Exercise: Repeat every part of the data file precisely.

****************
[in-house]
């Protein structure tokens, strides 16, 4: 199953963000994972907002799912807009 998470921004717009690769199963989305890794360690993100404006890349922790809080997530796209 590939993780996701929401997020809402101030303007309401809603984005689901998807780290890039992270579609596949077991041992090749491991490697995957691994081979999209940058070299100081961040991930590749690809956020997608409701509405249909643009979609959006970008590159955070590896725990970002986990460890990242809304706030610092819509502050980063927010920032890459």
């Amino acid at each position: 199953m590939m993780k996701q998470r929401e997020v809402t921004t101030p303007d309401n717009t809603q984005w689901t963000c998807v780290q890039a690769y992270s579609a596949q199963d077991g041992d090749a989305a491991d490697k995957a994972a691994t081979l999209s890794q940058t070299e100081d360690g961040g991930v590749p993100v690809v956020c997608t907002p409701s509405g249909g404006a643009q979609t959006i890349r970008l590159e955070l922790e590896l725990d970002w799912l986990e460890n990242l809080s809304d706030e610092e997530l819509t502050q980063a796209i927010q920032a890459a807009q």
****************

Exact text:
[in-house]
């Protein structure tokens, strides 16, 4: 199953963000994972907002799912807009 998470921004717009690769199963989305890794360690993100404006890349922790809080997530796209 590939993780996701929401997020809402101030303007309401809603984005689901998807780290890039992270579609596949077991041992090749491991490697995957691994081979999209940058070299100081961040991930590749690809956020997608409701509405249909643009979609959006970008590159955070590896725990970002986990460890990242809304706030610092819509502050980063927010920032890459």
């Amino acid at each position: 199953m590939m993780k996701q998470r929401e997020v809402t921004t101030p303007d309401n717009t809603q984005w689901t963000c998807v780290q890039a690769y992270s579609a596949q199963d077991g041992d090749a989305a491991d490697k995957a994972a691994t081979l999209s890794q940058t070299e100081d360690g961040g991930v590749p993100v690809v956020c997608t907002p409701s509405g249909g404006a643009q979609t959006i890349r970008l590159e955070l922790e590896l725990d970002w799912l986990e460890n990242l809080s809304d706030e610092e997530l819509t502050q980063a796209i927010q920032a890459a807009q």